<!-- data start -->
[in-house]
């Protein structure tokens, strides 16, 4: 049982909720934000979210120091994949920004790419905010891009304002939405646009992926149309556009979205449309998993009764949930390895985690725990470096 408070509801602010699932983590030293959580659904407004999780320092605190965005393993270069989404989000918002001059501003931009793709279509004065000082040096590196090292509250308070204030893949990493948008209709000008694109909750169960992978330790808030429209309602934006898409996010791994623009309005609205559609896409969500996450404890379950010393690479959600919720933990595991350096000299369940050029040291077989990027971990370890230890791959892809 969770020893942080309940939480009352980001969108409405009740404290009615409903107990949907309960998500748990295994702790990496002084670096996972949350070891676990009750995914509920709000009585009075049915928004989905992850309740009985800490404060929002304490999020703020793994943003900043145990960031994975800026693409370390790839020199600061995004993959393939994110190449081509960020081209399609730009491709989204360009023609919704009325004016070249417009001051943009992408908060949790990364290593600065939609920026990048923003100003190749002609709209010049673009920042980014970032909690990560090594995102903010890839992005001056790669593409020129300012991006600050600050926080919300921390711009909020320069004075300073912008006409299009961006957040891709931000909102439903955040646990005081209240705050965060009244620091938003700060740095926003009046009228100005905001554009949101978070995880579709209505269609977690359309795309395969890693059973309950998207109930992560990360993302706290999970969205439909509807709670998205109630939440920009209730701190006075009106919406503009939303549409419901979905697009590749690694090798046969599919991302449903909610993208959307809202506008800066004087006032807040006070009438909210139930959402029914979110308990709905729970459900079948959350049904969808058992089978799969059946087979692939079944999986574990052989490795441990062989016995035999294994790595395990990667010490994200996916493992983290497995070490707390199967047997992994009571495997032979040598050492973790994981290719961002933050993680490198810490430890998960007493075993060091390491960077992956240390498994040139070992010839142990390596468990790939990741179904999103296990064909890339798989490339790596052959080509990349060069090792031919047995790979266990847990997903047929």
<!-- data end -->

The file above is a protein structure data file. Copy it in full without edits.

[in-house]
């Protein structure tokens, strides 16, 4: 049982909720934000979210120091994949920004790419905010891009304002939405646009992926149309556009979205449309998993009764949930390895985690725990470096 408070509801602010699932983590030293959580659904407004999780320092605190965005393993270069989404989000918002001059501003931009793709279509004065000082040096590196090292509250308070204030893949990493948008209709000008694109909750169960992978330790808030429209309602934006898409996010791994623009309005609205559609896409969500996450404890379950010393690479959600919720933990595991350096000299369940050029040291077989990027971990370890230890791959892809 969770020893942080309940939480009352980001969108409405009740404290009615409903107990949907309960998500748990295994702790990496002084670096996972949350070891676990009750995914509920709000009585009075049915928004989905992850309740009985800490404060929002304490999020703020793994943003900043145990960031994975800026693409370390790839020199600061995004993959393939994110190449081509960020081209399609730009491709989204360009023609919704009325004016070249417009001051943009992408908060949790990364290593600065939609920026990048923003100003190749002609709209010049673009920042980014970032909690990560090594995102903010890839992005001056790669593409020129300012991006600050600050926080919300921390711009909020320069004075300073912008006409299009961006957040891709931000909102439903955040646990005081209240705050965060009244620091938003700060740095926003009046009228100005905001554009949101978070995880579709209505269609977690359309795309395969890693059973309950998207109930992560990360993302706290999970969205439909509807709670998205109630939440920009209730701190006075009106919406503009939303549409419901979905697009590749690694090798046969599919991302449903909610993208959307809202506008800066004087006032807040006070009438909210139930959402029914979110308990709905729970459900079948959350049904969808058992089978799969059946087979692939079944999986574990052989490795441990062989016995035999294994790595395990990667010490994200996916493992983290497995070490707390199967047997992994009571495997032979040598050492973790994981290719961002933050993680490198810490430890998960007493075993060091390491960077992956240390498994040139070992010839142990390596468990790939990741179904999103296990064909890339798989490339790596052959080509990349060069090792031919047995790979266990847990997903047929």